Friends and family mourn 26-year-old Mass. man who collapsed during Santa Rosa Marathon

Local News

Sam Norton took up running in honor of his father, who died from substance use disorder, and raised thousands for addiction recovery.

Loved ones of Massachusetts-born Sam Norton are mourning his unexpected death after he collapsed earlier this week during the Santa Rosa Marathon. The news has prompted an outpouring of fond memories from family and friends, who remember Norton as a hard worker with a big heart.

The 26-year-old runner collapsed during Sunday’s race just before the 23rd mile marker, the Santa Rosa Press Democrat reported. He was taken to a local hospital and later pronounced dead. Norton was running in Santa Rosa to qualify for the 2024 Boston Marathon.

“He was doing something that he loved,” his mother, Kristen Caisse, told the Press Democrat.

Norton took up distance running as a way of honoring the memory of his father, who loved to run and battled addiction before his death in 2020. In a 2022 blog post, Norton explained how running offered him solace as he was grieving.

“There’s a unique and distinct clarity that comes when you’re miles out, just you and the road, when you settle in and feel like you could go on just like this, forever,” he wrote. “I like to think that it was moments like these that brought him some peace and relief from the anguish that was all too present for him. It’s the closest I’ve felt to him in years, even when he was alive.”

In that post, Norton announced he’d be running the 2023 Boston Marathon with the Herren Project, an addiction prevention and recovery nonprofit. He surpassed his fundraising goal, raising more than $16,000.

Norton collapsed during the Boston Marathon around mile 14, and wasn’t able to finish the race. But he wrote in another blog post that he was determined to try again.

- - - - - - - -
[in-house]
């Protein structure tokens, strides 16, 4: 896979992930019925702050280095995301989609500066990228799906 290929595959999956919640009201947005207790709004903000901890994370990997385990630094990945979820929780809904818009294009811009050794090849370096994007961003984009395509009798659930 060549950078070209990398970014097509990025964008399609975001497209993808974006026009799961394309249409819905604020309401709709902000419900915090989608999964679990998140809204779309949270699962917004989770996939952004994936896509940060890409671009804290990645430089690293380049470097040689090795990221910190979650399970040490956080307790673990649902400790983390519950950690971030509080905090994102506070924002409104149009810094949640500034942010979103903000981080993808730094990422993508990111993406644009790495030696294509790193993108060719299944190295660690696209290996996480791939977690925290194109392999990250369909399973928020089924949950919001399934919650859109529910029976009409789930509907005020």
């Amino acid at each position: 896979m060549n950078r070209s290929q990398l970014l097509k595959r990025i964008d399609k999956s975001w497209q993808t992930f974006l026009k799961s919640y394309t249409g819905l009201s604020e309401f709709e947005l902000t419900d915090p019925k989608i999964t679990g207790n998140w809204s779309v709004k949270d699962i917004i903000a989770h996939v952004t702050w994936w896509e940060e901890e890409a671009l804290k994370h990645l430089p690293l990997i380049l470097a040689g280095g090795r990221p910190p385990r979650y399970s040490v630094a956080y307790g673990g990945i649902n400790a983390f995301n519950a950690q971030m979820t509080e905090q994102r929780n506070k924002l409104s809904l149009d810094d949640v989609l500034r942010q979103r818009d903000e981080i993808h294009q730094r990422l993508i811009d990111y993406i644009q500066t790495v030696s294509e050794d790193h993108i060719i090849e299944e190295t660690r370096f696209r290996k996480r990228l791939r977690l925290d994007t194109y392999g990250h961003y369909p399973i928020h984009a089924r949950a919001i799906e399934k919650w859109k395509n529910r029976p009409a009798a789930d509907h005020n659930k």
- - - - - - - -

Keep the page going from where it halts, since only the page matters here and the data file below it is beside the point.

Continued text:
“Rather than leaving Boston feeling disappointed with how the race had gone for me personally, I felt a renewed drive to advance the mission of the Herren Project,” Norton wrote, pledging to race in the New York City Marathon and again fundraise for the nonprofit.

According to the Press Democrat, Norton was hospitalized and diagnosed with a rare muscle condition after his first collapse but was soon cleared to return to running.

On a GoFundMe page set up on behalf of Norton’s mother and sisters, his friend Sam Rogers of Shrewsbury, Massachusetts, remembered Norton as loving and determined.

“Sam always made the impossible seem possible,” Rogers wrote. “He was a three-year varsity football player at Saint John’s High School in Shrewsbury and was a strong leader even before he was named a team captain. Aside from his accomplishments on the field, Sam was a terrific and dedicated student – so much so that he locked himself in his bedroom on a Saturday to study for a final exam freshman year.”

“Everyone looked up to Sam; being around Sam made us stand a little taller and work a little harder,” Rogers continued. “He was a hero to so many – a friend and family member who stayed in touch. Checked in. Cared. Inspired us all.”

“Sam Norton was more than an athlete; he was a community builder,” the Herren Project wrote in a Facebook post on Tuesday. “Known for his magnetic energy and ability to bring people together, he was a cherished presence among fellow runners.”